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SAR Welcomes New Board Members

Aug 16, 2021

SAR Administration Building

The School for Advanced Research in Santa Fe, New Mexico, is pleased to welcome six new members to its board of directors:

John Arroyo, assistant professor in Engaging Diverse Communities and director of the Pacific Northwest Just Futures Institute for Racial and Climate Justice at the University of Oregon;

Brenda J. Child (Ojibwe), Northrop Professor and former Chair of the Departments of American Studies and American Indian Studies at the University of Minnesota;

Estevan Rael-Gálvez, former senior vice president of historic sites at the National Trust for Historic Preservation, executive director of the National Hispanic Cultural Center, and state historian of New Mexico, current CEO of Santa Fe’s Creative Strategies 360°;

Steve Robinson, architect, planning consultant, and civic leader;

Don Siegel, philanthropist, collector, and founder of Chipeta Trading Company; and

David A. Young, retired higher education professional and well-known Santa Fe non-profit supporter.

SAR’s president, Michael F. Brown, describes these additions to the board as evidence of SAR’s ongoing commitment to recruiting directors who bring the widest possible range of life experiences and professional accomplishments to the organization’s leadership team. He states, “SAR is thrilled to welcome this diverse, talented group of professionals to our board of directors. I look forward to working with them as the School advances its mission of bringing innovative social research and artistic creativity to New Mexico and beyond.”

Learn more about each new board member in the bios below. A full list of SAR board members and their backgrounds can be found here.

John Arroyo

John Arroyo is an assistant professor in Engaging Diverse Communities and director of the Pacific Northwest Just Futures Institute for Racial and Climate Justice at the University of Oregon. In 2019 Arroyo held the Andrew W. Mellon Fellowship in Latino Studies at the School for Advanced Research. Arroyo’s research focuses on the political and cultural dimensions of immigrant-centered built environments in emerging urban areas. His work has been supported by the American Association of Hispanics in Higher Education, National Endowment for the Humanities, National Research Council/Ford Foundation, and National Trust for Historic Preservation. He received a doctorate in Urban Planning, Policy, and Design, as well as a master’s in city planning and a certificate in urban design from MIT. He is a governor-appointed member of the Oregon State Advisory Committee on History Preservation and currently serves on the boards of the Alliance for the Arts in Research Universities (A2RU) and the Public Humanities Network of the Consortium of Humanities Centers and Institutes (CHCI).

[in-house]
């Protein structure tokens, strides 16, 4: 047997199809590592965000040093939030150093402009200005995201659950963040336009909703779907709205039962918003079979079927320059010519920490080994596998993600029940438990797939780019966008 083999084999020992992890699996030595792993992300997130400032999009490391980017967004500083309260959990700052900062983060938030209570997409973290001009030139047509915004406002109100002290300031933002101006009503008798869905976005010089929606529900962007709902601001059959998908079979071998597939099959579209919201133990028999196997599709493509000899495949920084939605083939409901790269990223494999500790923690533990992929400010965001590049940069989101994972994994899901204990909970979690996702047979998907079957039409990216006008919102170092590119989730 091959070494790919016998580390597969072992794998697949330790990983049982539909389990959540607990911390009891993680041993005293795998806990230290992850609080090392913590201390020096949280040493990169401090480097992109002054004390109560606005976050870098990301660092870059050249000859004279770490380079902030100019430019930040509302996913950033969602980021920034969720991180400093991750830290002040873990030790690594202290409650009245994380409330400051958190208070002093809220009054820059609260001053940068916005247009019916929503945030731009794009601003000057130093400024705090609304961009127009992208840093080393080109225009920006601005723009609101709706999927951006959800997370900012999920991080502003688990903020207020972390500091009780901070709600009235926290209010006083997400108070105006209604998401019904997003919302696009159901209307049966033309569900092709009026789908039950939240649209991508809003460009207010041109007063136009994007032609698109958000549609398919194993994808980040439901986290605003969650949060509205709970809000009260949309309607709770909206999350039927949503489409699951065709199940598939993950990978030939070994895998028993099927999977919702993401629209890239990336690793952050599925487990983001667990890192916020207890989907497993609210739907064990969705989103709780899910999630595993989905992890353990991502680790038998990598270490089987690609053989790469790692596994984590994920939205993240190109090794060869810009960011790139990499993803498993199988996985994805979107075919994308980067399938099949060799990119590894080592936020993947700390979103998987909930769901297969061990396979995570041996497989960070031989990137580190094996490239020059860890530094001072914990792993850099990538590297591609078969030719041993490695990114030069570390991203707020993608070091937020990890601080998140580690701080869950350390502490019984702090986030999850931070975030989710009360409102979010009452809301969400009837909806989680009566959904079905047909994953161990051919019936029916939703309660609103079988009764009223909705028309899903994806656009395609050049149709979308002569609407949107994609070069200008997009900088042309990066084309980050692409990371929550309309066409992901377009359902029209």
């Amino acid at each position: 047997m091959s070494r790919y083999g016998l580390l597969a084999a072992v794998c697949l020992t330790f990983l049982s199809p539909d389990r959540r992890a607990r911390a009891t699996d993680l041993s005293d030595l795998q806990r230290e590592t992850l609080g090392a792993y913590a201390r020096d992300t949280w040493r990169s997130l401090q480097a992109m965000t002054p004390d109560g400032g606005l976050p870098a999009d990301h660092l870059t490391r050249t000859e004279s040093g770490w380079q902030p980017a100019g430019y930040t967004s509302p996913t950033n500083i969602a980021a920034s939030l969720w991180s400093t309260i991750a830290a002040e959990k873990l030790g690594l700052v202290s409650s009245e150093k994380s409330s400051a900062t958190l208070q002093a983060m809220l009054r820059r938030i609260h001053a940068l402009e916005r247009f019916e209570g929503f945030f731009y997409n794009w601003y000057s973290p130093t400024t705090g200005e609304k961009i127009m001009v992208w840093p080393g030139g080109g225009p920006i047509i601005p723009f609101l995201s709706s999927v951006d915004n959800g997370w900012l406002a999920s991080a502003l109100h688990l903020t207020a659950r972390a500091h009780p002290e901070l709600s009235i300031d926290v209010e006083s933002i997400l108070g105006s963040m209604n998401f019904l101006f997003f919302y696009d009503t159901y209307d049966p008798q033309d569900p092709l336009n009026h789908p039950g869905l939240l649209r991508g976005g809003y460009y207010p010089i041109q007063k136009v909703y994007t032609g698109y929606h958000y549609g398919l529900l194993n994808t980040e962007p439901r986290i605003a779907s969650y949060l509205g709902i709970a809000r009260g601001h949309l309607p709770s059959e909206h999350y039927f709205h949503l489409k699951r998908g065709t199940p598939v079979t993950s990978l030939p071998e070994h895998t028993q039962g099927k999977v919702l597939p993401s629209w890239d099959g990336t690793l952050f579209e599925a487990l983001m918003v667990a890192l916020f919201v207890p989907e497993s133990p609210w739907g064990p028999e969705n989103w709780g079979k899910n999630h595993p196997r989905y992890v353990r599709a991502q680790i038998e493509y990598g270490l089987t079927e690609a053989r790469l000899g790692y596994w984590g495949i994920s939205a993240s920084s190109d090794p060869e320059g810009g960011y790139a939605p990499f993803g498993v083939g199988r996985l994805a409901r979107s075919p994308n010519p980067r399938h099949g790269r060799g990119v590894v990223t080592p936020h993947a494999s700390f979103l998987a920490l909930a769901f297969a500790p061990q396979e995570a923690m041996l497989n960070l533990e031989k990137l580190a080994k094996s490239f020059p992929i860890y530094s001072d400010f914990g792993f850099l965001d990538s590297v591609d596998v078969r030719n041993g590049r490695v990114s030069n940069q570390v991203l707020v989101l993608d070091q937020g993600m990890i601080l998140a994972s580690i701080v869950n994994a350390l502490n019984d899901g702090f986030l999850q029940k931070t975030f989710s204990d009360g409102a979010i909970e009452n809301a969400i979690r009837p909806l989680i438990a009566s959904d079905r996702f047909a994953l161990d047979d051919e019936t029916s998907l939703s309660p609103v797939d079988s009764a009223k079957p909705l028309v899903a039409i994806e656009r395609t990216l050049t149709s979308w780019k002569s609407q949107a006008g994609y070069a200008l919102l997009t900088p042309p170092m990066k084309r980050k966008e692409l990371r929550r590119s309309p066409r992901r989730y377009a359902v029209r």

“I’m excited to build on SAR’s deep-rooted commitment to spotlighting creative approaches to the humanities and social sciences. The breadth and depth of SAR’s artists and scholars uniquely position them to grapple with the most pressing issues facing society including migration, climate, and equity. As an interdisciplinary scholar engaged with Latino/a/x Studies and the public humanities, I look forward to expanding our disciplinary and geographic reach to generate access and reciprocal knowledge sharing among new audiences in New Mexico, the Southwest, and beyond.”

—John Arroyo

 

Brenda Child

Brenda J. Child is Northrop Professor and former Chair of the Departments of American Studies and American Indian Studies at the University of Minnesota. She is the author of several books in American Indian history, including Boarding School Seasons: American Indian Families, 1900-1940 (1998); Holding Our World Together: Ojibwe Women and the Survival of Community (2012); and My Grandfather’s Knocking Sticks: Ojibwe Family Life and Labor on the Reservation (2014), which received the Labriola Center American Indian National Book Award. She is the author of a best-selling bilingual book for children, Bowwow Powwow (2018). She was a member of the Board of Trustees of the National Museum of the American Indian–Smithsonian (2013–2018) and was president of the Native American & Indigenous Studies Association (2017–2018). She was consultant to a major exhibit, Away from Home: American Indian Boarding School Stories, at Arizona’s Heard Museum. Child was born on the Ojibwe Red Lake Reservation in northern Minnesota, where she is part of a committee developing a new constitution for the 15,000-member nation.

“I’m excited to build on SAR’s deep-rooted commitment to spotlighting creative approaches to the humanities and social sciences. The breadth and depth of SAR’s artists and scholars uniquely position them to grapple with the most pressing issues facing society including migration, climate, and equity. As an interdisciplinary scholar engaged with Latino/a/x Studies and the public humanities, I look forward to expanding our disciplinary and geographic reach to generate access and reciprocal knowledge sharing among new audiences in New Mexico, the Southwest, and beyond.”

—Brenda Child

 

Estevan Rael-Gálvez

Anthropologist, historian, and cultural consultant Estevan Rael-Gálvez has served as the former senior vice president of historic sites at the National Trust for Historic Preservation, executive director of the National Hispanic Cultural Center, and state historian of New Mexico. Rael-Gálvez was raised on a farm and ranch in New Mexico that had been stewarded by his family for multiple generations. He received his BA in English literature and ethnic studies from the University of California, Berkeley, and his MA and PhD in American cultures from the University of Michigan, Ann Arbor.